Digital video sales’ rise breathes new life into home entertainment


LAS VEGAS — Joann Killeen had never before purchased a digital video, but she took the plunge this holiday season. She forked over $3.28 each to watch the children’s show “Yo Gabba Gabba” on her Apple iPad and dance along with a friend’s grandchildren to the thump of another Nick Jr. show, “The Fresh Beat Band.”

Killeen, 62, is not alone in busting a move. Digital sales have nearly doubled in the last year, becoming the fastest-growing source of home entertainment revenue for Hollywood studios.

“What we’re seeing is a dramatic shift in the digital ownership this year,” said Ron Sanders, president of Warner Bros. Worldwide Home Entertainment.


Electronic sales of movies and TV shows have languished for years, as consumers gravitated to low-cost DVD rentals and online streaming services to deliver video to their television sets, computers and portable devices. Some industry observers speculated about a permanent shift in consumer behavior, away from purchasing.

A combination of factors, including access to high-definition-quality digital video and new ways to download or stream content, has yielded double-digit gains, which the industry plans to highlight Tuesday at International CES, the giant consumer electronics show in Las Vegas.

Annual digital sales surpassed $1 billion for the first time in 2013, the Digital Entertainment Group is expected to report. Consumers in the United States spent nearly $1.2 billion last year to buy movies and TV shows from online sellers such as Inc., Apple Inc.’s iTunes or Wal-Mart Stores Inc.’s Vudu, an increase of 47% from 2012. Electronic sales of newly released films and TV shows were up 60%.

Electronic sales represented a small fraction of the $18.2 billion that U.S. consumers spent on home entertainment last year. But studio executives say the growth in digital purchases, together with increased revenue from Internet streaming services such as Netflix and rising Blu-ray disc sales, could help offset slumping DVD sales.

“It’s clear in the last two years — and especially [in 2013] — that the tremendous growth [in digital sales] has offset an awful lot of the physical decline,” said Craig Kornblau, president of Universal Studios Home Entertainment. “Given the trends, you don’t have to be too optimistic to feel it’s going to all but offset the declines.”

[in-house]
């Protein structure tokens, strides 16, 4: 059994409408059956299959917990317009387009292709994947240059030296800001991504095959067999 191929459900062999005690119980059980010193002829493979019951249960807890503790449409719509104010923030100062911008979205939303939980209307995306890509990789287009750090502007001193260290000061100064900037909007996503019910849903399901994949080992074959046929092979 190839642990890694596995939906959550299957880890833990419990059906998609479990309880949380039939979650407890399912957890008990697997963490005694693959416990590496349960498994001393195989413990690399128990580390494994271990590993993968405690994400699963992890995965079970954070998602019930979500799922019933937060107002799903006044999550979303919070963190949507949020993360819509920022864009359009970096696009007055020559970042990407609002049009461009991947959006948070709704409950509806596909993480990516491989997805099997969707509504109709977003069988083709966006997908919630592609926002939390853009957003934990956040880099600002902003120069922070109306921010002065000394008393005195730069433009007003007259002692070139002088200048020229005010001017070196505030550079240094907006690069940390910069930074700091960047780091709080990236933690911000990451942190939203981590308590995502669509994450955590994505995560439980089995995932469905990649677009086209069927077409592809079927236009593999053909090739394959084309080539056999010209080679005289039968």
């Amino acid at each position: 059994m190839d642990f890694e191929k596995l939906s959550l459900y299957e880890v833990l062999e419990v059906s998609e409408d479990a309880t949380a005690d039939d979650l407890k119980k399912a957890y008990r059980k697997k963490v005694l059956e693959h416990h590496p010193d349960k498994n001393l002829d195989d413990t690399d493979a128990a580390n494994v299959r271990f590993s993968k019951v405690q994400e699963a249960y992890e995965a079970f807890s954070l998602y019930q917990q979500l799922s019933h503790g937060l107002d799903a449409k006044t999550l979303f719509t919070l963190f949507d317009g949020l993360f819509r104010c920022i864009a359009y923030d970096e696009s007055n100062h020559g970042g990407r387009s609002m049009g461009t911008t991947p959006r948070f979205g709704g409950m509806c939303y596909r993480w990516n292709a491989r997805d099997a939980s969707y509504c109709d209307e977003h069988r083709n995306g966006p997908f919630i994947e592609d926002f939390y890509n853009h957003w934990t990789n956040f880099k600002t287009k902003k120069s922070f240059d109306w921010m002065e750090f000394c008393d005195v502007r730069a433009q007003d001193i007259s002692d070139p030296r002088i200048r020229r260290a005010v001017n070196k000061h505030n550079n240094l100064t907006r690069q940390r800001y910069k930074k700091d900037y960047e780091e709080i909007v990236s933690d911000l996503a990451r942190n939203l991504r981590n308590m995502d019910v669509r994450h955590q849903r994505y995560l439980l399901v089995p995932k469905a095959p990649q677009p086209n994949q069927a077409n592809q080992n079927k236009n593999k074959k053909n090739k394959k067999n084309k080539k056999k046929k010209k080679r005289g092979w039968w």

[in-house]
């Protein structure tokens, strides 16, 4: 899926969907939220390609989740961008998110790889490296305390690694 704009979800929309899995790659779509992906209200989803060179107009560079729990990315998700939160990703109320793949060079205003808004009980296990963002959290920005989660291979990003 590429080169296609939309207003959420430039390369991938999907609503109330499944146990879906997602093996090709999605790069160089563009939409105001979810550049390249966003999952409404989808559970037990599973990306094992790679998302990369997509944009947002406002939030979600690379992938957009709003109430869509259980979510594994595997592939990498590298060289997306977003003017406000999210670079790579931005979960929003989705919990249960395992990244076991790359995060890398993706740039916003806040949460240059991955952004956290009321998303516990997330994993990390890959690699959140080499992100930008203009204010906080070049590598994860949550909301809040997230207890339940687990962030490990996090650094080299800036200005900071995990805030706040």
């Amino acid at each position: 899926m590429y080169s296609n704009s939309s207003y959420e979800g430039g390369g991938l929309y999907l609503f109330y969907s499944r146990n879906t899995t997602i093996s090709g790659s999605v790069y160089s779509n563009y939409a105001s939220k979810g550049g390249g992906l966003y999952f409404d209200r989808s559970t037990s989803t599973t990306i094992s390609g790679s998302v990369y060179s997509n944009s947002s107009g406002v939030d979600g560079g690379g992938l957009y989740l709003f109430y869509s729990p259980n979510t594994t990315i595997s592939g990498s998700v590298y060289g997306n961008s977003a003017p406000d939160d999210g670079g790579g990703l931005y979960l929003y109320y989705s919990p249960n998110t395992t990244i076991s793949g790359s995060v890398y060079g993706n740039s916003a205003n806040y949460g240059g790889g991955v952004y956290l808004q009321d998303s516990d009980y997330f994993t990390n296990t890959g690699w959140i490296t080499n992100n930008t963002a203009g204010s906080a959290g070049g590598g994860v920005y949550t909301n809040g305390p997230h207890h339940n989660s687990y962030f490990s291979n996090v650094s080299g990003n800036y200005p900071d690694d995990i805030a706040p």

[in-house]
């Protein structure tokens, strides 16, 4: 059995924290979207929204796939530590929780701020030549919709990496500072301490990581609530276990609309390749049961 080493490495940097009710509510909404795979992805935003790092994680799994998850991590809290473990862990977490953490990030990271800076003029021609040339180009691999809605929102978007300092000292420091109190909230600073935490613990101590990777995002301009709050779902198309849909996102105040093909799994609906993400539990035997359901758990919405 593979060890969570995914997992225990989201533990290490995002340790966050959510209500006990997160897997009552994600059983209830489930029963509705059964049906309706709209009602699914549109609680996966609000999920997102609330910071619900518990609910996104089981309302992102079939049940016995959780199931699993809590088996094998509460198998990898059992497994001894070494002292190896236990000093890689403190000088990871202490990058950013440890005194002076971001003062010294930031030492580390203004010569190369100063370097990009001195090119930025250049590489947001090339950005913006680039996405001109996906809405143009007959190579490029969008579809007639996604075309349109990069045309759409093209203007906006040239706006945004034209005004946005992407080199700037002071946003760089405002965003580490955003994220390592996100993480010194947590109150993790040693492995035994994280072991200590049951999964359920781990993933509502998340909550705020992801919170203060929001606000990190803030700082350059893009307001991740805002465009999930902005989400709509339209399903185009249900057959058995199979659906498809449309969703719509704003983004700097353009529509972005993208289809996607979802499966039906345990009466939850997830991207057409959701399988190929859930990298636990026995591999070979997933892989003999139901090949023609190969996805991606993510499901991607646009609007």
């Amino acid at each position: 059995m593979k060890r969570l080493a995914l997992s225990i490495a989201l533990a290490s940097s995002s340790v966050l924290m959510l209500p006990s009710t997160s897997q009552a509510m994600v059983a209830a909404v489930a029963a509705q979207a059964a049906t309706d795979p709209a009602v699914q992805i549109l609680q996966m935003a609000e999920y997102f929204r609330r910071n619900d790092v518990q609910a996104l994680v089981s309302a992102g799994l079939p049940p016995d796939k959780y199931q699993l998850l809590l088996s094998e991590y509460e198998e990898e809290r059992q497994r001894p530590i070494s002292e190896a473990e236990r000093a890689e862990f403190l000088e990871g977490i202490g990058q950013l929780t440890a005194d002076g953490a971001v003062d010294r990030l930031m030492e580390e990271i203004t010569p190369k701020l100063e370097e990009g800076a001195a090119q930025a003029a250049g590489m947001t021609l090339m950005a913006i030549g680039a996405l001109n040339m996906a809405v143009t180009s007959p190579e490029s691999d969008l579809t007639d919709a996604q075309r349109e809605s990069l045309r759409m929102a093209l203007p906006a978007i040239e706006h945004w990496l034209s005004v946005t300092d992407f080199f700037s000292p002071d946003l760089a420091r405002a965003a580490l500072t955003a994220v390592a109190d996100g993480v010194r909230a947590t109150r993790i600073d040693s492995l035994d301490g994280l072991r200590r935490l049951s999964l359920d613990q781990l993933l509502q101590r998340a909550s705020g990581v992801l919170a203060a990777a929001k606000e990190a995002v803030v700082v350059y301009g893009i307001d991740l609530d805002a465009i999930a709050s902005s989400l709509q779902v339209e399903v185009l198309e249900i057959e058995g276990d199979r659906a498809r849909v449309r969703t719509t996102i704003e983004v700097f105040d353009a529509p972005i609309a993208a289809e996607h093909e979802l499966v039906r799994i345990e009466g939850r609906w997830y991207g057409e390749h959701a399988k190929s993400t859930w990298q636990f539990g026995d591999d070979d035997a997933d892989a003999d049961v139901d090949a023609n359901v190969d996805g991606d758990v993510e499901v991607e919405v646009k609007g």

To spur digital purchases, studios started to offer consumers early access to the digital version of a film — making popular titles such as “Despicable Me 2” and “The Hobbit: An Unexpected Journey” available weeks before the DVD release.


Fox also dropped the wholesale price for its digital high-definition movies, allowing retailers such as Amazon to sell the electronic version of “The Wolverine” for $15 while the Blu-ray disc retailed for $20.

“Our belief is, there are about 40 million consumers that are digitally active who have not started a collection,” said Mike Dunn, president of 20th Century Fox Home Entertainment. “What are the benefits that will [entice] those people and move into this model? It’s early access. It’s high definition. And the pricing has to be competitive.”

Consumers found more ways to make digital purchases, even as the Hollywood studios imposed a 28-day delay before making their latest titles available through lower-cost services such as Netflix and Redbox.

The nation’s largest cable operator, Comcast Corp., began selling movies and TV shows through its Xfinity TV store in November. Big retailer Target Corp. also launched a digital download and streaming service last fall, Target Ticket.

Studios also began promoting digital sales at theaters. Sony Pictures Animation, for example, conducted a test with exhibitor Cineplex in Toronto, offering a SuperTicket that paired a theater admission with early digital access to last summer’s animated film “The Smurfs 2.”

“It’s a really encouraging first step in connecting the consumer who’s in the theater to the home entertainment window,” said David Bishop, Sony Home Entertainment’s outgoing president. “You can also send offerings to the consumer, once you know that they purchased a ticket ... and draw them into the purchase model later.”


The proliferation of smartphones, tablets and new, inexpensive gadgets that bring Internet-delivered video to TV sets are helping create momentum for digital purchases. Many of them, such as a new Internet-connected smart TV from Roku Inc., will be on display at CES.

These factors contributed to Chicago resident Doug McLennan’s decision to buy his first digital movies this holiday season.

He acquired “Curious George: A Very Monkey Christmas” on the iPad to entertain his “rambunctious” toddler during a flight to visit relatives in Florida. For his wife, he bought the 2003 romantic comedy “Love Actually” using one of his new Christmas presents, Google’s Chromecast, which delivers Internet video to TV sets.

“I thought, ‘This thing is so teeny, I can bring it in my suitcase and set it up on my mother-in-law’s television,’” McLennan said. “The quality was as good as doing it on demand.... I was pretty impressed.”